How do you respond when you discover someone lied to you?
Years ago, my sister and I received two female kittens from our grandparent’s farm to take to our home. My sister named the all-white kitten Cinderella. I named the calico kitten Charlie. But after enjoying them at our home for a short amount of time, we returned them to the farm. I do not remember why.
We would regularly visit the farm and call out for Cinderella and Charlie, seeing them scamper toward us.
I do not recall how much time had passed until one day she and I were sitting on the fence calling for the two cats when my sister suddenly blurted out a tractor had run Charlie over months ago.
My sister further revealed that everyone had been lying to me about this for some time.
How do you think I responded?
What does this have to do with Gen 26:9-11?
In Genesis 26:1-6 we learn that Isaac and his family intended to move to Egypt to flee famine in their region. God intervened with a renewal of the promises spoken to Abraham, Isaac’s father, being now officially given to Isaac if he would settle in Gerar and remain obedient to God. Isaac agreed to God’s instructions.
But then Isaac lied to the men of Gerar, saying Rebekah was his sister instead of his wife. (See Gen 26:7)
After residing there for a long time, the king of the Philistines observed an interaction between Isaac and Rebekah that revealed they were clearly husband and wife, not brother and sister. (See Gen 26:8)
Now read how the king of the Philistines responded to this deception discovery.
So Abimelech called Isaac and said, “Behold, she is your wife. How then could you say, ‘She is my sister’?” Isaac said to him, “Because I thought, ‘Lest I die because of her.'” 10 Abimelech said, “What is this you have done to us? One of the people might easily have lain with your wife, and you would have brought guilt upon us.” 11 So Abimelech warned all the people, saying, “Whoever touches this man or his wife shall surely be put to death.” (Gen 26:9-11 ESV)
When Abimelech questions Isaac’s motive for lying, what reason did Isaac give for his deception? (v. 9)
Compare verse 7 with Isaac’s response in verse 9:
When the men of the place asked him about his wife, he said, “She is my sister,” for he feared to say, “My wife,” thinking, “lest the men of the place should kill me because of Rebekah,” because she was attractive in appearance. (Gen 26:7 ESV)
Why would Isaac, a guest in the region, edit his reason for lying about his relationship with Rebekah to Abimelech, the ruling authority?
What do verses 10-11 reveal about Abimelech’s morality?
Isaac’s father, Abraham, had lied about his relationship with his wife as well, not once, but twice. The first time was in Egypt with Pharoah (see Gen 12:12-20) and the second time, like Isaac, was in Gerar (see Gen 20). The Lord intervened on Sarah’s behalf each time to insure there would be no question that Sarah was innocent and to protect Abraham’s future heir, Isaac.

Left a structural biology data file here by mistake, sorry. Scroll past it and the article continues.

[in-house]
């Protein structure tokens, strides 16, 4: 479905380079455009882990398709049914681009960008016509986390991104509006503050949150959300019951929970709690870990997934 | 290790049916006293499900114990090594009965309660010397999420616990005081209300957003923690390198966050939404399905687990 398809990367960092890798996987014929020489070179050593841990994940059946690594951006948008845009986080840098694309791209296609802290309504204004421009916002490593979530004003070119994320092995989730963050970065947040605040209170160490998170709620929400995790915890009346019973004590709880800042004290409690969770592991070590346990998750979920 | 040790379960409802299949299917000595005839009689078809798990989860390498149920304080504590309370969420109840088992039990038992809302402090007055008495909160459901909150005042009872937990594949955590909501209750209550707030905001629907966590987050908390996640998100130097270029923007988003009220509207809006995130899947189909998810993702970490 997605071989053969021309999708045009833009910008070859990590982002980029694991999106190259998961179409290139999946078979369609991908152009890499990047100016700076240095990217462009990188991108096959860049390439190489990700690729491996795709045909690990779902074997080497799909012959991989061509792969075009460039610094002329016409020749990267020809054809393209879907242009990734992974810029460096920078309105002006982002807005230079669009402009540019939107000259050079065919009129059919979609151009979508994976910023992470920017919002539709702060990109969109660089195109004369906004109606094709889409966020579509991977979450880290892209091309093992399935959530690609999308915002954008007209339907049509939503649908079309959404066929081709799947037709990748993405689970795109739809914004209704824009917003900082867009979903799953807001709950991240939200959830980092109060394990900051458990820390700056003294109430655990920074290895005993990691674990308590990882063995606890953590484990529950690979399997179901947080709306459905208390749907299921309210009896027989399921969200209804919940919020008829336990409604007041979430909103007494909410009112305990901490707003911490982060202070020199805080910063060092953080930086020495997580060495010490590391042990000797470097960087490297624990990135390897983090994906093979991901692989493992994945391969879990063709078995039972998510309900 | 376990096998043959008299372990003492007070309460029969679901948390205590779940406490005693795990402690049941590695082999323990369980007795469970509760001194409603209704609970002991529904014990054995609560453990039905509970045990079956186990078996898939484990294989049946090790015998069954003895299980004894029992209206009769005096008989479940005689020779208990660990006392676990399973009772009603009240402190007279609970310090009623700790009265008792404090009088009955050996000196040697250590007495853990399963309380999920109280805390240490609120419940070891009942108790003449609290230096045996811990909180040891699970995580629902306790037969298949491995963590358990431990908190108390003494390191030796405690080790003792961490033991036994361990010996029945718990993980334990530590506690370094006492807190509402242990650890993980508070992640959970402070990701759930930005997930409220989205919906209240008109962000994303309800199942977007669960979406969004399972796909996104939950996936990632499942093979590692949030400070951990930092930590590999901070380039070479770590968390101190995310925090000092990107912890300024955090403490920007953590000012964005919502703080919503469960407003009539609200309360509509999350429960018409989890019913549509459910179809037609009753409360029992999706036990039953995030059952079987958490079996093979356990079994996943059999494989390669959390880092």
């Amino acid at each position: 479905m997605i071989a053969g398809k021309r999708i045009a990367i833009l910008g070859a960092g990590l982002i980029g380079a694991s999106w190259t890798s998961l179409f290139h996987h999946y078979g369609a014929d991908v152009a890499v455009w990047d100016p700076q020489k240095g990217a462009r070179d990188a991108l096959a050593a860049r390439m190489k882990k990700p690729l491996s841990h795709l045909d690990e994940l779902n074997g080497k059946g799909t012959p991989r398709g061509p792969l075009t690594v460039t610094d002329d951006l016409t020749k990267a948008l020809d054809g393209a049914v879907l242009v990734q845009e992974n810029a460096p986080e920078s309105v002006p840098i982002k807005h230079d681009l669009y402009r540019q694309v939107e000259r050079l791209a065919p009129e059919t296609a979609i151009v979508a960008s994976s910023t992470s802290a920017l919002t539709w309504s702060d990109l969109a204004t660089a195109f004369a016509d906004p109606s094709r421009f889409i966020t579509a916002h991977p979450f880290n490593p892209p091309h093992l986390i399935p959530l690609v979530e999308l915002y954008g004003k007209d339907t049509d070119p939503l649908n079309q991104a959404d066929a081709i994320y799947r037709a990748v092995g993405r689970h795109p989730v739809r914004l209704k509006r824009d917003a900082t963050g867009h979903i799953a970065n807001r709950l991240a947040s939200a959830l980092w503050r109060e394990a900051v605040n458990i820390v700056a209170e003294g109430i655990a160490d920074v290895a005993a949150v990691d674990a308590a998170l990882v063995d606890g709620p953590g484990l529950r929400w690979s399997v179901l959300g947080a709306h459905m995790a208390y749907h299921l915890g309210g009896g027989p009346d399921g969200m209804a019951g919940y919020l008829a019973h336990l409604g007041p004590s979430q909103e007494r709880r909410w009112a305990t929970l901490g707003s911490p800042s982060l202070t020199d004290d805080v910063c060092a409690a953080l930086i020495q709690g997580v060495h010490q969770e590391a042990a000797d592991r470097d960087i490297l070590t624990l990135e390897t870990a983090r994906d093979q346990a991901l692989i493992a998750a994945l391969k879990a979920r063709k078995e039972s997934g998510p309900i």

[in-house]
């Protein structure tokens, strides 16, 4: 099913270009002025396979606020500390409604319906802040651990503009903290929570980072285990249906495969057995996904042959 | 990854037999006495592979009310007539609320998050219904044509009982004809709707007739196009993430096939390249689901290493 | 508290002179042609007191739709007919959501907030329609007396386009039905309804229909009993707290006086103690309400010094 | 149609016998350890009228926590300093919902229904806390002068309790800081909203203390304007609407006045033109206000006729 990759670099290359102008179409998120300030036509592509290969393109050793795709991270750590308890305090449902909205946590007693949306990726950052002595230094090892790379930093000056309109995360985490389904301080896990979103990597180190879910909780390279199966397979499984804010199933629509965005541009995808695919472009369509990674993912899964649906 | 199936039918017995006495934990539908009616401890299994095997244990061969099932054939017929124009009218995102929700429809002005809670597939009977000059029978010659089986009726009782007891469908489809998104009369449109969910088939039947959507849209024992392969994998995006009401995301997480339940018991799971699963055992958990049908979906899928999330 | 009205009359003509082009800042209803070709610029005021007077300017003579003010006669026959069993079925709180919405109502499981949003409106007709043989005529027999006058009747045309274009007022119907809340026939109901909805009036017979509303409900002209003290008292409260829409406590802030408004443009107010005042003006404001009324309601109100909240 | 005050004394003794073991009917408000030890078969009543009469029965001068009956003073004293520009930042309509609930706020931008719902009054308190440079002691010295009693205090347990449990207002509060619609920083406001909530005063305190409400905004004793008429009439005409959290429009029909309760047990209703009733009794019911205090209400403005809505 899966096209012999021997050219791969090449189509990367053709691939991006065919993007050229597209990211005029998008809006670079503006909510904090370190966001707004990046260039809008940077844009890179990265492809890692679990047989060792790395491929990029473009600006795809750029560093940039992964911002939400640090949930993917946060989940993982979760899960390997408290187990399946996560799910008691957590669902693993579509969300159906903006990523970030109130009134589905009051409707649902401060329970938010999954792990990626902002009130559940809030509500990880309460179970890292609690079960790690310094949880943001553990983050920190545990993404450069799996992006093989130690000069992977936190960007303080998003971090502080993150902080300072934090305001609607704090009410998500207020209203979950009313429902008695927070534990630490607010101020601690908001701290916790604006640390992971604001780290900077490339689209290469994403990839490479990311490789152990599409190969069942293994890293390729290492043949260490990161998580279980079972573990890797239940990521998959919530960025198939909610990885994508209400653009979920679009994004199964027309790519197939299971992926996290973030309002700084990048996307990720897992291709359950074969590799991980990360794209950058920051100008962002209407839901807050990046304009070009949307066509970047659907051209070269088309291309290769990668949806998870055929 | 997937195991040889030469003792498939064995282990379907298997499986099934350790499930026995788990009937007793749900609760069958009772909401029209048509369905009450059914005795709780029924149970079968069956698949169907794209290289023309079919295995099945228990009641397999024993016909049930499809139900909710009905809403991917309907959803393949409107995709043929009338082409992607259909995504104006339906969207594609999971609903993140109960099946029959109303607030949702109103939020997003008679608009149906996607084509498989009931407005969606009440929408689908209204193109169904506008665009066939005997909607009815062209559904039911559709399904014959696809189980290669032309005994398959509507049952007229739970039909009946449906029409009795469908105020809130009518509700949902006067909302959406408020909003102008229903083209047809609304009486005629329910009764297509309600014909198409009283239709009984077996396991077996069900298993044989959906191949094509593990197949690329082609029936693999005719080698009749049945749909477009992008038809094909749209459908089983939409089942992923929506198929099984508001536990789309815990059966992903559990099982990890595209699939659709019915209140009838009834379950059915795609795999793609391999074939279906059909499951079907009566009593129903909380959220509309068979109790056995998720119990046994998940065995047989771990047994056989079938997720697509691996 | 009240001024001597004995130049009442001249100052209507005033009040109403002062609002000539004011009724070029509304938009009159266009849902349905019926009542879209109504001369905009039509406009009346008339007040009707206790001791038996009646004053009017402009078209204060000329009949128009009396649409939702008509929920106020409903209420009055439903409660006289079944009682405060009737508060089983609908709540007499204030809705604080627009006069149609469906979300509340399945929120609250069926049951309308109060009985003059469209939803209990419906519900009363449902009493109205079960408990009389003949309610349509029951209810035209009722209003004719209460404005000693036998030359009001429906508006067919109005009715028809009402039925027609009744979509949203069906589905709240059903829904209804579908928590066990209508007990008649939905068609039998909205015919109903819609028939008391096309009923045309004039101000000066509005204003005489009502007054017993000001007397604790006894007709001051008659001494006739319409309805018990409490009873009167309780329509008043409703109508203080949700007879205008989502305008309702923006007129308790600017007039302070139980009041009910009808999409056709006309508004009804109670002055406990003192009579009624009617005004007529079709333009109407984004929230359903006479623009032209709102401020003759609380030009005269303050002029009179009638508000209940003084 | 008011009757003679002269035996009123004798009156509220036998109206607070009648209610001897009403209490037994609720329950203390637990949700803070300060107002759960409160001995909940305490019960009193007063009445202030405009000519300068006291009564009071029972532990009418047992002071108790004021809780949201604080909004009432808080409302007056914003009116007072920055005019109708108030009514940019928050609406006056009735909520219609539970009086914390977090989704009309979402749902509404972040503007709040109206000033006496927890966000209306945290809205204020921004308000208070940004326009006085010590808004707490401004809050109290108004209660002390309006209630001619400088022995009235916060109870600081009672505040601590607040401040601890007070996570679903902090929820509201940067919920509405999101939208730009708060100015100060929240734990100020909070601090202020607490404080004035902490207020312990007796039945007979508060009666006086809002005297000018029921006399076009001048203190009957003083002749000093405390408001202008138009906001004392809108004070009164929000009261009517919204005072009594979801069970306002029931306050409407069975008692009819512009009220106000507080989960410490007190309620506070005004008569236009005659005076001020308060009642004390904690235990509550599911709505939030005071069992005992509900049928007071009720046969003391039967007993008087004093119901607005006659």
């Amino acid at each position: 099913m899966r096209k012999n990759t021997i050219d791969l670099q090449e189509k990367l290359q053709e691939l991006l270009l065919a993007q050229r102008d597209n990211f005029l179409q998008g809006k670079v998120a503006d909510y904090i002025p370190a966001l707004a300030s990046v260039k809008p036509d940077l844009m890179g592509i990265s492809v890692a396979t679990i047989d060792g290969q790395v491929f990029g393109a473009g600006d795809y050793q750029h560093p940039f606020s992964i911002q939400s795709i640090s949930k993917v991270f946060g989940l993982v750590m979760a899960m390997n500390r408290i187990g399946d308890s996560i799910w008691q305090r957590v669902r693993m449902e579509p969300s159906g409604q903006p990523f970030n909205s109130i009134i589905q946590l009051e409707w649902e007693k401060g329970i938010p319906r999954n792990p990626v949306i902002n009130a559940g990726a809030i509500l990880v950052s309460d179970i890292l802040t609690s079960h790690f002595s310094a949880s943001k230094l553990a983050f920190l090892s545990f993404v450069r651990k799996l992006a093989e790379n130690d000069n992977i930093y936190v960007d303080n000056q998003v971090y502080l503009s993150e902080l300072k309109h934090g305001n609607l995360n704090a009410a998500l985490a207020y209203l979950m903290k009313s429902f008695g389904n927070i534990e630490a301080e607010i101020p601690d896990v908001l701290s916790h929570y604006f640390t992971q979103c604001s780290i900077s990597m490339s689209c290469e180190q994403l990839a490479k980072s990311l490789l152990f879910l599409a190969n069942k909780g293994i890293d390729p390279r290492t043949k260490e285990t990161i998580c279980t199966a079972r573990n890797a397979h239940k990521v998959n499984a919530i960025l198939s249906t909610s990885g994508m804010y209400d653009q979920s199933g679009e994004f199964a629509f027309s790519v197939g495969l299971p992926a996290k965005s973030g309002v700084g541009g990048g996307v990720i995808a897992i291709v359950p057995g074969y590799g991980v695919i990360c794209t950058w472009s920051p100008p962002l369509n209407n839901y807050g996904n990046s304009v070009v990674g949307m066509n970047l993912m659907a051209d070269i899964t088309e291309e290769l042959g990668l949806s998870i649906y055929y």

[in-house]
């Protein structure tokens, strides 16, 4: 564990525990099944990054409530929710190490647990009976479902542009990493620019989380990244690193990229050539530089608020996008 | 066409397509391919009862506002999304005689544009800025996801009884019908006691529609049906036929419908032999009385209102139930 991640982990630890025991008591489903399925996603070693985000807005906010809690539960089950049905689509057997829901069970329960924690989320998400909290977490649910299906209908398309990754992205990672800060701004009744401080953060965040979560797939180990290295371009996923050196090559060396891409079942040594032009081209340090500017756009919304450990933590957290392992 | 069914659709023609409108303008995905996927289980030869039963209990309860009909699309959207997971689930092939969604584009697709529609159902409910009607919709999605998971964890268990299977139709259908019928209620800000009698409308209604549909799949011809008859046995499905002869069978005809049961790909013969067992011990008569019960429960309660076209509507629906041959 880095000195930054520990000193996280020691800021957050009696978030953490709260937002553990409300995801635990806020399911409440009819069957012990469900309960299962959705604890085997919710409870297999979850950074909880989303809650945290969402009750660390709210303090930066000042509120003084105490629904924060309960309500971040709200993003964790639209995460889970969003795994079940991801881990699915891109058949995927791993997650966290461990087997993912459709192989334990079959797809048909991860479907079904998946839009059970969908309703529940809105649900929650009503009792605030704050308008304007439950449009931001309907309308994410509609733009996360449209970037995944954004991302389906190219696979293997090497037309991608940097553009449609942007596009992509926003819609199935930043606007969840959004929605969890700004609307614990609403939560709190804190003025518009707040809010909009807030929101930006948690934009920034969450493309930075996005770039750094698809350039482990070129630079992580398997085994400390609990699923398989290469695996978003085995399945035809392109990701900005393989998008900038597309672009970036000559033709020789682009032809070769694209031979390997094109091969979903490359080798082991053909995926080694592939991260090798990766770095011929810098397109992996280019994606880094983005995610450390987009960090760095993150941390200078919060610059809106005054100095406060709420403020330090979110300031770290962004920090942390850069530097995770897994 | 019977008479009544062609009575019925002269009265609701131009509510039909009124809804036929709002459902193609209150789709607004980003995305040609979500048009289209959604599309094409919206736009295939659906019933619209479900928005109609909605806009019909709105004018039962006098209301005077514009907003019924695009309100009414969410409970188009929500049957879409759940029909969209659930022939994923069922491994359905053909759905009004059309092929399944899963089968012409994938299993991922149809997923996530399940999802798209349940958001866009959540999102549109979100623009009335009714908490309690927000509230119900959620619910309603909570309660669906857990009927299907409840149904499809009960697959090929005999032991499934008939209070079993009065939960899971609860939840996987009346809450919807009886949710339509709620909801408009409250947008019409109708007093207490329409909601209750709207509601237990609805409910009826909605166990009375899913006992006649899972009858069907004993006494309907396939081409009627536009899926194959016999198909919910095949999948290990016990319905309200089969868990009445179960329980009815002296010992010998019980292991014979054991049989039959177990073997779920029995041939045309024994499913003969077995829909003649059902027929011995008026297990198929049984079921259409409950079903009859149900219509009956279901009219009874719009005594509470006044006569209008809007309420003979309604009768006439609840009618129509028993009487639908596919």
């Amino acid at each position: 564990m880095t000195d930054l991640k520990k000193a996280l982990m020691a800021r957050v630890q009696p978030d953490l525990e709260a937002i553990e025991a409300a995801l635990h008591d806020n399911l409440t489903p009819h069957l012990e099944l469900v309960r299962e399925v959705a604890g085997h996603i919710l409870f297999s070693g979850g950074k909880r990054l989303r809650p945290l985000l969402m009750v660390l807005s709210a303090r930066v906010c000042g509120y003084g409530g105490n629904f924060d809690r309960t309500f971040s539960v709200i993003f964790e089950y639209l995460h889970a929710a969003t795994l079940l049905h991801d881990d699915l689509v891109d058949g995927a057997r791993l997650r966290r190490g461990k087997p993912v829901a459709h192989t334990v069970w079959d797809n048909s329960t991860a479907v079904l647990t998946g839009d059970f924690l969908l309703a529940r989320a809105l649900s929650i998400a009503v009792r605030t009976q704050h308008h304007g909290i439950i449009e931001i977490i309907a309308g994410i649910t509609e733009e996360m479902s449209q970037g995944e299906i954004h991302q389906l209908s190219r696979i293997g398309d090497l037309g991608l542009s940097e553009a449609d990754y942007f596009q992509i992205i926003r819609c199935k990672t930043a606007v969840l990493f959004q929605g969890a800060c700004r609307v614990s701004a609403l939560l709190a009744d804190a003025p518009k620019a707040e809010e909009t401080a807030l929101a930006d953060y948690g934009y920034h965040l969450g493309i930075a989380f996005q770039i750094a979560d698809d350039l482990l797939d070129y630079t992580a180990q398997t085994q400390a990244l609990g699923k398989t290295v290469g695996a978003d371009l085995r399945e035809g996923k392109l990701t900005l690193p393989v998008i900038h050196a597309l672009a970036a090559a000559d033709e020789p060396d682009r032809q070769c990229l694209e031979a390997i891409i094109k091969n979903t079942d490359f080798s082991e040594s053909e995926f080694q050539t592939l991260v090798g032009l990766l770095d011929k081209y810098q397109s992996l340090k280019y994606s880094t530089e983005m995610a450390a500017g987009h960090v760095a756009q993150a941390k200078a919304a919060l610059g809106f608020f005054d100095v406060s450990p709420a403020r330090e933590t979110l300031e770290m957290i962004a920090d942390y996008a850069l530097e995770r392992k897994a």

But Abraham’s response, when questioned by the Abimelech of his day, reveals an additional motive besides the self-protection reasons.
Then Abimelech called Abraham and said to him, “What have you done to us? And how have I sinned against you, that you have brought on me and my kingdom a great sin? You have done to me things that ought not to be done.” 10 And Abimelech said to Abraham, “What did you see, that you did this thing?” 11 Abraham said, “I did it because I thought there is no fear of God at all in this place, and they will kill me because of my wife.” (Gen 20:9-11 ESV)
Did you catch it?
Abraham told the ruler of Gerar that he lied, in part, because he saw there was no fear of God in that place. The ruler of Gerar responded by providing sheep, oxen, servants, land, and silver to Abraham, as well as returning Sarah to him. Then Abraham prayed for Abimelech and his family for healing, just as the Lord had promised. (See Gen 20:7 and 14-18)
Isaac lied as his father Abraham had, but not because he saw there was no fear of God in Gerar. Rather, Isaac’s only professed motive was self-protection.
Pharaoh and the two Abimelechs expressed outrage at being lied to, yet all gave gifts to Abraham or Isaac. The rulers of Gerar also provided land and protection for Abraham, Isaac, and their wives.
How intriguing to find that God’s chosen people made poor choices, yet God redeemed them and protected them through others who were not part of the distinct line of Israel that He was developing.
Back to the cat story:
After my sister revealed the truth of Charlie’s demise, I burst into tears and ran into the house to hide in the bedroom. Yes, I was sad about Charlie’s death, but I was more upset that my family had been lying to me about it.
The connection I see between my reaction when learning they had lied to me about Charlie’s death and today’s passage is Abimelech’s initial reaction to discovering Isaac had lied. Discovering the lie mortified Abimelech. Discovering the lie mortified me.
The hard part for me, though, is extending mercy to someone who has lied to me. It takes great effort for me to be like Abimelech was with Isaac. Some days I get it right, and some days I fail.
Have you ever discovered someone lied to you and you could not only confront them and extend mercy? If so, what helped you to extend mercy?
If you read last week’s post, you know I practiced some truth spinning of my own, like Isaac, when I attempted to make two dates on the same day many years ago.
Neither of my personal examples is on the same level as what Abimelech and Isaac experienced. But the harm that is done to our souls and to those around us is present whenever lies are involved.
Have you ever experienced a situation where you were more focused on your self-protection instead of trusting God? If so, how does this story of Isaac and Abimelech encourage you?
Share one thing in the comments from today’s study that makes you praise God!